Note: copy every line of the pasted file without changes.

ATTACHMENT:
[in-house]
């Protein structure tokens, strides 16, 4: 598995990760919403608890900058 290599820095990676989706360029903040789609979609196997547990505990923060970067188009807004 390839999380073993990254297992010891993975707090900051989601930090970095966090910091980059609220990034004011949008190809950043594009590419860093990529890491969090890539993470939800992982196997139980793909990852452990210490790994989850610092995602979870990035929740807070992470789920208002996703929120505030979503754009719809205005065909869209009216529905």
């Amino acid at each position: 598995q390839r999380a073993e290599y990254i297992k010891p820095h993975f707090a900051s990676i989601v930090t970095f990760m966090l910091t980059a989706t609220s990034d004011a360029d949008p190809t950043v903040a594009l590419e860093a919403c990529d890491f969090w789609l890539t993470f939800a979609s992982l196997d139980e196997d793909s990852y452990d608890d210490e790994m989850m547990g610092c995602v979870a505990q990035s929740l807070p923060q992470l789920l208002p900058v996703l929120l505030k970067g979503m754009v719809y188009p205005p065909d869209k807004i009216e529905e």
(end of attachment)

[in-house]
């Protein structure tokens, strides 16, 4: 598995990760919403608890900058 290599820095990676989706360029903040789609979609196997547990505990923060970067188009807004 390839999380073993990254297992010891993975707090900051989601930090970095966090910091980059609220990034004011949008190809950043594009590419860093990529890491969090890539993470939800992982196997139980793909990852452990210490790994989850610092995602979870990035929740807070992470789920208002996703929120505030979503754009719809205005065909869209009216529905």
């Amino acid at each position: 598995q390839r999380a073993e290599y990254i297992k010891p820095h993975f707090a900051s990676i989601v930090t970095f990760m966090l910091t980059a989706t609220s990034d004011a360029d949008p190809t950043v903040a594009l590419e860093a919403c990529d890491f969090w789609l890539t993470f939800a979609s992982l196997d139980e196997d793909s990852y452990d608890d210490e790994m989850m547990g610092c995602v979870a505990q990035s929740l807070p923060q992470l789920l208002p900058v996703l929120l505030k970067g979503m754009v719809y188009p205005p065909d869209k807004i009216e529905e």